Study: High-Dose Vitamin D Does Not Prevent Heart Disease – Health Essentials from Cleveland Clinic (blog)

Vitamin D is well-known for its role in prevention and treatment of bone health issues. A new study looks at whether taking a high-dose vitamin D supplement could help prevent heart disease as well. The result: Taking monthly high-doses of vitamin D supplements does nothing to prevent cardiovascular disease.

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The researchers tracked the cardiovascular health of about 5,000 adults between ages 50 and 84. About one-quarter were vitamin D deficient at the start of the study.

Half of the participants were assigned to receive a high-dose vitamin D supplement once a month. They first took a dose of 200,000 IUs, then took a regular monthly dose of 100,000 IUs.

The other half of the participants received a monthly regimen of placebos. All participants followed this regimen for more than three years, on average.

The results showed nearly 12 percent of both groups developed some form of cardiovascular disease. The risk for developing high blood pressure and/or experiencing heart attack, stroke, heart failure, or angina was similar whether or not a participant had begun the study with a vitamin D deficiency.

Dietary supplements and heart health

The study’s results are in line with what others have already shown about dietary supplements and heart health, says cardiologist Steven Nissen, MD.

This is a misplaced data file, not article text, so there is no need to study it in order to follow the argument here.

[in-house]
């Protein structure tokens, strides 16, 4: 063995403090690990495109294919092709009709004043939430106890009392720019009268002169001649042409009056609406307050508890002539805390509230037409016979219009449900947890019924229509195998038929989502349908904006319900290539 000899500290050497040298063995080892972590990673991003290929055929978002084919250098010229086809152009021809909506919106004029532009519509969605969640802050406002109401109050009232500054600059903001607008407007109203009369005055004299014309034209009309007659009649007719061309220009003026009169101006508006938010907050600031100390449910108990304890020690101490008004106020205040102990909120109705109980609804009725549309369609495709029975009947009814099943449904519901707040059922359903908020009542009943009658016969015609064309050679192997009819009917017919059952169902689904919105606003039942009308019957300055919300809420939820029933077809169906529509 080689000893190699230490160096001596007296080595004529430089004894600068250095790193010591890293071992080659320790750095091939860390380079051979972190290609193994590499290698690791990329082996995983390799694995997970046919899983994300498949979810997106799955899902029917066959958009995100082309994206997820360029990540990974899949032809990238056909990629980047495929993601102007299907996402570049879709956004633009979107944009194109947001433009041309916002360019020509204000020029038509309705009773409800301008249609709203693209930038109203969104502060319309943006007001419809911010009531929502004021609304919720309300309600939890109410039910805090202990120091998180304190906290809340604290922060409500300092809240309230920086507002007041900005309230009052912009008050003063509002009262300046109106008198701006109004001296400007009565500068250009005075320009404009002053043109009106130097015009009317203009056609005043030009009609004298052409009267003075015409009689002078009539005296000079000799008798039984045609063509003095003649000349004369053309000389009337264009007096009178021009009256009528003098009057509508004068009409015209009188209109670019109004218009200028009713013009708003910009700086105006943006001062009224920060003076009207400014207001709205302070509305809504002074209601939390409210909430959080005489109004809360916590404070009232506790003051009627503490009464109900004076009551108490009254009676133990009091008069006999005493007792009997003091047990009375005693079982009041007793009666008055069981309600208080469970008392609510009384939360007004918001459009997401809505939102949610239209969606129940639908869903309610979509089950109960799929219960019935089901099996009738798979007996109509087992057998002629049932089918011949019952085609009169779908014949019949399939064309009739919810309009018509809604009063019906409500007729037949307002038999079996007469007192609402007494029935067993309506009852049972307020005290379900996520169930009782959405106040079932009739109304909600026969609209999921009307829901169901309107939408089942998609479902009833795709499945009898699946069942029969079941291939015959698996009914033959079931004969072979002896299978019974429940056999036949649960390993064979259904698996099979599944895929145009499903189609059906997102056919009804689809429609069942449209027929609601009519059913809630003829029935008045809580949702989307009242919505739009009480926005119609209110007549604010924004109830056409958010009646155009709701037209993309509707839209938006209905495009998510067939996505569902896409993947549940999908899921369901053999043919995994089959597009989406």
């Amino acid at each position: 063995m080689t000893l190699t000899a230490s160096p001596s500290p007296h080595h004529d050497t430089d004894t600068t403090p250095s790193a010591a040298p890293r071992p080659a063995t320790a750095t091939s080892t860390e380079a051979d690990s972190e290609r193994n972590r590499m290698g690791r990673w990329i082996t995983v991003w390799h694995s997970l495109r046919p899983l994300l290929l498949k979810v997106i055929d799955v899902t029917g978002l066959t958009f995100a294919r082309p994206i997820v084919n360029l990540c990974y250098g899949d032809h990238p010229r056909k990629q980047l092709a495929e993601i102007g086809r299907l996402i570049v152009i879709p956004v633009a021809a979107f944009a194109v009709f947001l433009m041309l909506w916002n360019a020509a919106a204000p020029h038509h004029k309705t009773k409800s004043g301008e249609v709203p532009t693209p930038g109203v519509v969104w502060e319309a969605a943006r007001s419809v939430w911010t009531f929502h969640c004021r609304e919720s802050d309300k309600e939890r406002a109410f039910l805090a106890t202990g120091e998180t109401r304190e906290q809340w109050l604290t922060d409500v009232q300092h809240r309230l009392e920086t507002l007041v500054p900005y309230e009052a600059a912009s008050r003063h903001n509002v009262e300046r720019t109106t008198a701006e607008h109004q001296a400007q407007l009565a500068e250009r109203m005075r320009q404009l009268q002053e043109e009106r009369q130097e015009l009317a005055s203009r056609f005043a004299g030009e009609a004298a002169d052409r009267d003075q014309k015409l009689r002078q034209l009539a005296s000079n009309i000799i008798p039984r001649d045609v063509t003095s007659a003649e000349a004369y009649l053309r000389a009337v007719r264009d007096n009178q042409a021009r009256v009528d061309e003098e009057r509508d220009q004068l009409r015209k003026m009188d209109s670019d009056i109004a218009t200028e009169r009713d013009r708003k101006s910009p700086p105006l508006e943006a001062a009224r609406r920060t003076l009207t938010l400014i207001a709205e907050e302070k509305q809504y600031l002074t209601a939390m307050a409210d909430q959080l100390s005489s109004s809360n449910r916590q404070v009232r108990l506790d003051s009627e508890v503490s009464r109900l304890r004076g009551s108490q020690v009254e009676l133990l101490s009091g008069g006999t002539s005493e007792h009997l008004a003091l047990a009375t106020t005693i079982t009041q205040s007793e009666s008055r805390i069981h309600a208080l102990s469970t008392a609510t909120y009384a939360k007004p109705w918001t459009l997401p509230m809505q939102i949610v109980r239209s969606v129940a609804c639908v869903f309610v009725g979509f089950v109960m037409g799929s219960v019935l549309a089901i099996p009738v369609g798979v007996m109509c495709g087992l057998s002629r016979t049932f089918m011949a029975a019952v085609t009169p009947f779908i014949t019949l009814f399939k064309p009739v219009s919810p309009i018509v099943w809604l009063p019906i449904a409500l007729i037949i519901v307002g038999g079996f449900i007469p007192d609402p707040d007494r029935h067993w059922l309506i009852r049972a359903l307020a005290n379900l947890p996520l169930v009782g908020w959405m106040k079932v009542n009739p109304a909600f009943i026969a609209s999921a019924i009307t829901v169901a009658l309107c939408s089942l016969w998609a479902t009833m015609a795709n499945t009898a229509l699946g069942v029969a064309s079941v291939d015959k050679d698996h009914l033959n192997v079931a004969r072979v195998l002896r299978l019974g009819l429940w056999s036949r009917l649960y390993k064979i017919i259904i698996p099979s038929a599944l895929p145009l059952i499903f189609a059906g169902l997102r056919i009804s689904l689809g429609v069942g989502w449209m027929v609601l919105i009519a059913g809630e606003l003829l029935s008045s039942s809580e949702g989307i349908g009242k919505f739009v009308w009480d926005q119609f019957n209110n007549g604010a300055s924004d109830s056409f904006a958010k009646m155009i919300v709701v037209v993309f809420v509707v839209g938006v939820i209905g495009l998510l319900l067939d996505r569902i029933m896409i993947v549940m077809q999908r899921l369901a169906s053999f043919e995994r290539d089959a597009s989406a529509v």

“This is yet another study that shows that vitamins and dietary supplements have virtually no benefits in preventing heart disease,” Dr. Nissen says. 

Previous research has shown that people with low vitamin D levels have an increased risk for heart disease. Other studies that sought to determine a benefit in taking vitamin D for heart health used lower doses of the supplement. This latest research tested a very high dose.

There is no magic bullet supplement when it comes to heart health, Dr. Nissen says. He recommends that instead of taking supplements, people should focus on improving their overall health habits.

“Exercise, eat well and know your numbers — know your cholesterol, know your blood pressure,” Dr. Nissen says. “Make sure you keep your body weight down so you don’t get diabetes, and you’ll be way ahead of the game.”                                                                       

People often ask about supplements after reading about them on the internet, Dr. Nissen says.  It’s best to make sure that what you read online is based on science, he says.

To date, there is no good scientific evidence that vitamin D supplements can help you avoid heart disease, Dr. Nissen says.

It’s always best to talk with your doctor before starting any supplement, he says.

Complete results of the study are published online in the journal JAMA Cardiology.

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